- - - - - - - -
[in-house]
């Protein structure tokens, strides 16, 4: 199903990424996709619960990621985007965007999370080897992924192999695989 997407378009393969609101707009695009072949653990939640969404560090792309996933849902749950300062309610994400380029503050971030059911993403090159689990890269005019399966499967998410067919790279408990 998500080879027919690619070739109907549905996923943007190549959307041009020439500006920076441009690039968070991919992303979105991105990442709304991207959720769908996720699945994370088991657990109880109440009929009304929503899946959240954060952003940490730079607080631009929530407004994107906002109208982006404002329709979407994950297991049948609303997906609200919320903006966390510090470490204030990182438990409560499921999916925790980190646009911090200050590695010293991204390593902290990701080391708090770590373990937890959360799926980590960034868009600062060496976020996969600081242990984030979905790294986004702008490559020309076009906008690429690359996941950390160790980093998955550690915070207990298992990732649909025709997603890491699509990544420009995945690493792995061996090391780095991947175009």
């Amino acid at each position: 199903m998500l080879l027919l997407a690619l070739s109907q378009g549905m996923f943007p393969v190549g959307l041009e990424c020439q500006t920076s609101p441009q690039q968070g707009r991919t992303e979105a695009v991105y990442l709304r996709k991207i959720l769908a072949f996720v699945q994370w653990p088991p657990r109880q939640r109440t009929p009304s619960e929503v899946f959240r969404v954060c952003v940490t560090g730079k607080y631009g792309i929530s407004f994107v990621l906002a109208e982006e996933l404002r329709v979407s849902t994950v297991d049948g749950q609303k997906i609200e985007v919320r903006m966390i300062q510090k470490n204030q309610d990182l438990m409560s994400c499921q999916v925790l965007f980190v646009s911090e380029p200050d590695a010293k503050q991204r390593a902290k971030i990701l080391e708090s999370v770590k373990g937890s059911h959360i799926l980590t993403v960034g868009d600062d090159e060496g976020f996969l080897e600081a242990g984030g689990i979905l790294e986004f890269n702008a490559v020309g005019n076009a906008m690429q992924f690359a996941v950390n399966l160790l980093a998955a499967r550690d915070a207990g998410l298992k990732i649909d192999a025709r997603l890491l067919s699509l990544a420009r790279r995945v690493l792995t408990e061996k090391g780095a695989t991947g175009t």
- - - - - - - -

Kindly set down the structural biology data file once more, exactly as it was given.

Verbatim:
[in-house]
């Protein structure tokens, strides 16, 4: 199903990424996709619960990621985007965007999370080897992924192999695989 997407378009393969609101707009695009072949653990939640969404560090792309996933849902749950300062309610994400380029503050971030059911993403090159689990890269005019399966499967998410067919790279408990 998500080879027919690619070739109907549905996923943007190549959307041009020439500006920076441009690039968070991919992303979105991105990442709304991207959720769908996720699945994370088991657990109880109440009929009304929503899946959240954060952003940490730079607080631009929530407004994107906002109208982006404002329709979407994950297991049948609303997906609200919320903006966390510090470490204030990182438990409560499921999916925790980190646009911090200050590695010293991204390593902290990701080391708090770590373990937890959360799926980590960034868009600062060496976020996969600081242990984030979905790294986004702008490559020309076009906008690429690359996941950390160790980093998955550690915070207990298992990732649909025709997603890491699509990544420009995945690493792995061996090391780095991947175009």
């Amino acid at each position: 199903m998500l080879l027919l997407a690619l070739s109907q378009g549905m996923f943007p393969v190549g959307l041009e990424c020439q500006t920076s609101p441009q690039q968070g707009r991919t992303e979105a695009v991105y990442l709304r996709k991207i959720l769908a072949f996720v699945q994370w653990p088991p657990r109880q939640r109440t009929p009304s619960e929503v899946f959240r969404v954060c952003v940490t560090g730079k607080y631009g792309i929530s407004f994107v990621l906002a109208e982006e996933l404002r329709v979407s849902t994950v297991d049948g749950q609303k997906i609200e985007v919320r903006m966390i300062q510090k470490n204030q309610d990182l438990m409560s994400c499921q999916v925790l965007f980190v646009s911090e380029p200050d590695a010293k503050q991204r390593a902290k971030i990701l080391e708090s999370v770590k373990g937890s059911h959360i799926l980590t993403v960034g868009d600062d090159e060496g976020f996969l080897e600081a242990g984030g689990i979905l790294e986004f890269n702008a490559v020309g005019n076009a906008m690429q992924f690359a996941v950390n399966l160790l980093a998955a499967r550690d915070a207990g998410l298992k990732i649909d192999a025709r997603l890491l067919s699509l990544a420009r790279r995945v690493l792995t408990e061996k090391g780095a695989t991947g175009t």